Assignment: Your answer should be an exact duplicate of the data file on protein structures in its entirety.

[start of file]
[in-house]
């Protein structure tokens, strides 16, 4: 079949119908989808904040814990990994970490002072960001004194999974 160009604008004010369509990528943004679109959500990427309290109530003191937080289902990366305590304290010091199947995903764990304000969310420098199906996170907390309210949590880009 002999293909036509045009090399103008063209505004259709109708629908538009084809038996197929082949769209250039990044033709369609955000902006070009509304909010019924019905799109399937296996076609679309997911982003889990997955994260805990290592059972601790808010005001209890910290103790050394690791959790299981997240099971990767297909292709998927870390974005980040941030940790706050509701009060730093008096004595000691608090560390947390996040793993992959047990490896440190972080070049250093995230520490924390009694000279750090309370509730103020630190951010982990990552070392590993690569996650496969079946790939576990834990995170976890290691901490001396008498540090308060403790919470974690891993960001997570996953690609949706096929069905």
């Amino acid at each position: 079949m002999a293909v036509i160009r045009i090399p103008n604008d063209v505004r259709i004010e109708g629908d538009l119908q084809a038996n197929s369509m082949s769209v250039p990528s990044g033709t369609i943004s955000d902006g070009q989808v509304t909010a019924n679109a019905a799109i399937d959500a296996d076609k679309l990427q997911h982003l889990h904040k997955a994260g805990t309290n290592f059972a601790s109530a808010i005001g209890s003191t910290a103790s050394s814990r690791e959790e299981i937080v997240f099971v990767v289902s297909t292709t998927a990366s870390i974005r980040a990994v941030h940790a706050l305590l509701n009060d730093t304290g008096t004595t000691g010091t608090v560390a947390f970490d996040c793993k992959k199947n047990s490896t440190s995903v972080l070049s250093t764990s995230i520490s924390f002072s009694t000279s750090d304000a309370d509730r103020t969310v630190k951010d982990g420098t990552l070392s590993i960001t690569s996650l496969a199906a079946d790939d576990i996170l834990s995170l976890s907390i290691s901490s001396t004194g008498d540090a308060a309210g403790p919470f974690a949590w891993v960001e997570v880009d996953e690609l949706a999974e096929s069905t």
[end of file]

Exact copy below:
[in-house]
């Protein structure tokens, strides 16, 4: 079949119908989808904040814990990994970490002072960001004194999974 160009604008004010369509990528943004679109959500990427309290109530003191937080289902990366305590304290010091199947995903764990304000969310420098199906996170907390309210949590880009 002999293909036509045009090399103008063209505004259709109708629908538009084809038996197929082949769209250039990044033709369609955000902006070009509304909010019924019905799109399937296996076609679309997911982003889990997955994260805990290592059972601790808010005001209890910290103790050394690791959790299981997240099971990767297909292709998927870390974005980040941030940790706050509701009060730093008096004595000691608090560390947390996040793993992959047990490896440190972080070049250093995230520490924390009694000279750090309370509730103020630190951010982990990552070392590993690569996650496969079946790939576990834990995170976890290691901490001396008498540090308060403790919470974690891993960001997570996953690609949706096929069905």
């Amino acid at each position: 079949m002999a293909v036509i160009r045009i090399p103008n604008d063209v505004r259709i004010e109708g629908d538009l119908q084809a038996n197929s369509m082949s769209v250039p990528s990044g033709t369609i943004s955000d902006g070009q989808v509304t909010a019924n679109a019905a799109i399937d959500a296996d076609k679309l990427q997911h982003l889990h904040k997955a994260g805990t309290n290592f059972a601790s109530a808010i005001g209890s003191t910290a103790s050394s814990r690791e959790e299981i937080v997240f099971v990767v289902s297909t292709t998927a990366s870390i974005r980040a990994v941030h940790a706050l305590l509701n009060d730093t304290g008096t004595t000691g010091t608090v560390a947390f970490d996040c793993k992959k199947n047990s490896t440190s995903v972080l070049s250093t764990s995230i520490s924390f002072s009694t000279s750090d304000a309370d509730r103020t969310v630190k951010d982990g420098t990552l070392s590993i960001t690569s996650l496969a199906a079946d790939d576990i996170l834990s995170l976890s907390i290691s901490s001396t004194g008498d540090a308060a309210g403790p919470f974690a949590w891993v960001e997570v880009d996953e690609l949706a999974e096929s069905t």